I was scared when I walked into the cafeteria, the talking, the groups of friends. I walked into the cafeteria and saw them, mermaids washed up on shore. I saw the girls in their wide-legged jeans, the thin strings around their wrists, and I felt frightened. Their hair swung down like rope. I watched the boys sharing headphones; I studied their glances, the t-shirts covered with writing, their eyelashes, the muscles on their arms.
There I am, sitting alone. I'm the ugly girl, the smart girl, the boyish girl, the loser. I'm the one who knows too much.
I sat listening while I stared intently at my lunch. I was listening to the beautiful girls. Their names were Sunday, Morgan, and Myrrh. Every now and then I looked up through my stringy hair and watched them talking. Nobody looked at me.
You know that girl I was talking about? Sunday said.
Yeah, just a minute ago?
Yeah. Well, apparently, when she went down on him she forgot that she was chewing gum.
No, I'm not.
It was a total mess.
The mermaids laughed in catty euphoria. The thunder of the lunchroom rose up behind them.
I'd like to tell you that I was better than they were, that they were dead souls, lost girls, superficial. But I wanted nothing more than to be like them. I wanted hair that swung down like rope.
This is what's happening: I'm running away. Away from these memories, away from myself. But the faster I run, the faster they follow me, until they're ahead of me and I'm running into them. I run into them like a girl stepping inside the movie screen. I run into them, and my world turns from black-and-white to color.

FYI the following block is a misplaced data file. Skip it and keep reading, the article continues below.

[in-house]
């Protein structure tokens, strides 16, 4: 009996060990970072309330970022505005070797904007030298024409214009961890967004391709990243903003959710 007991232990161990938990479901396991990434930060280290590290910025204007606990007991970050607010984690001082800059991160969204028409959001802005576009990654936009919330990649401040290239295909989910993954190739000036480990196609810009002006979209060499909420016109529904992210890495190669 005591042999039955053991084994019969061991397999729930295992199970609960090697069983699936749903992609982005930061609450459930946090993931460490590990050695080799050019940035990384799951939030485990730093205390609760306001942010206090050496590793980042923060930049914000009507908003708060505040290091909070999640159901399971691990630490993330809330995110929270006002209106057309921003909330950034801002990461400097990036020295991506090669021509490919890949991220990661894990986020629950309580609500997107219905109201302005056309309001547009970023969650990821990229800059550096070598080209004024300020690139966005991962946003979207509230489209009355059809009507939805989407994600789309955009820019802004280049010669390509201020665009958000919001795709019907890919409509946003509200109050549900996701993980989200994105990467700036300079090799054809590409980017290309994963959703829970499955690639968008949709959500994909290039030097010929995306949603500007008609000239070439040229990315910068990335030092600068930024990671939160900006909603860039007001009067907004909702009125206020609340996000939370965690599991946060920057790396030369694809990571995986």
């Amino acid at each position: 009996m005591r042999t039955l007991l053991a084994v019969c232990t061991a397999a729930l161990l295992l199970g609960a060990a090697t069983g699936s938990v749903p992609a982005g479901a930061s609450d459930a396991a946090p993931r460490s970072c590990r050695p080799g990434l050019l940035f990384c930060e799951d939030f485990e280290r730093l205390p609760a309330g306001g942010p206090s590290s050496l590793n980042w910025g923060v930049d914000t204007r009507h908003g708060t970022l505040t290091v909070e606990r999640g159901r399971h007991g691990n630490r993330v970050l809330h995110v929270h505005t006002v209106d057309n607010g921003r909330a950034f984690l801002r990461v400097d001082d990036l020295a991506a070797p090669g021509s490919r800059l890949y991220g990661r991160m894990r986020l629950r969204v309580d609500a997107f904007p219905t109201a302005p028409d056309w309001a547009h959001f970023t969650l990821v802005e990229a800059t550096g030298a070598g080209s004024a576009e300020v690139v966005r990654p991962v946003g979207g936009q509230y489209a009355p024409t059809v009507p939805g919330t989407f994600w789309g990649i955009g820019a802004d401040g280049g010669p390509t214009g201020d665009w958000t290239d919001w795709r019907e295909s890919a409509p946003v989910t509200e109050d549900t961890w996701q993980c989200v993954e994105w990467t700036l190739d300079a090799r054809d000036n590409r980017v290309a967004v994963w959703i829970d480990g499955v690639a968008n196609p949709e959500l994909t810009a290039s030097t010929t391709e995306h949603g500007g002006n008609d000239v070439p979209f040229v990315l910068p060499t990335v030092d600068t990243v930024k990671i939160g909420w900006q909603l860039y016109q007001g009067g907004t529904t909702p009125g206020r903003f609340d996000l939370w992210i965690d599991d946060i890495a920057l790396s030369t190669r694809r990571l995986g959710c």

I run straight inside my eye. It's ten feet tall.
He walked into the cafeteria with his hands in his pockets and the strap of his bag across the front of his chest like a sash. The cafeteria was noisy and the tables were full and the women behind the food counter were wearing hair nets and bending over and scooping tuna fish out with ice cream scoops. He stood on line, accepted what they offered, and then walked slowly in my direction to the table with the beautiful girls. He laid down his tray and nodded and lifted the strap over his head and set his bag down gently on a seat. He sat down and put his elbows on the table and leaned forward and smiled with his eyes.
Sunday stuck out her arm in front of his face.
Smell my perfume. Isn't it amazing?
Yeah, amazing. He took a swig of soda.
Who's your friend?
Sunday shook her hair out behind her and pulled her knees up to rest against the table.
Why don't you find out? She said.
He took a bite of food and a long sip of soda.
You guys are friendly, he said. Then, showing them how it's done: I'm Tobey. What's your name?
I lifted my eyes. My face went hot, a stick of cartoon dynamite exploding inside my head.
I heard the girls laugh under their breath.
Hi, Beckett. This is Sunday, Morgan, and Myrrh.
The three girls glanced at me, nodded, and glanced away. He was enjoying playing the adult.
Where you from? What school?
You wouldn't know it, it's far away.
He waited for more. Long island. Way out on the North Fork.
He nodded and took another mouthful of food. Sunday squirmed in her seat and lowered her eyelids. Myrrh was wearing a wool cap and a tank top with her bra straps showing, and she stood up and walked over behind Sunday and started playing with Sunday's hair.
I took a deep breath.
Myrrh, I said. That's a cool name. How did you get it?
Parents were hippies.
Used to be.
From Innocence : A Novel by Jane Mendelsohn. © September 2000 , Jane Mendelsohn used by permission of the publisher, Riverhead.
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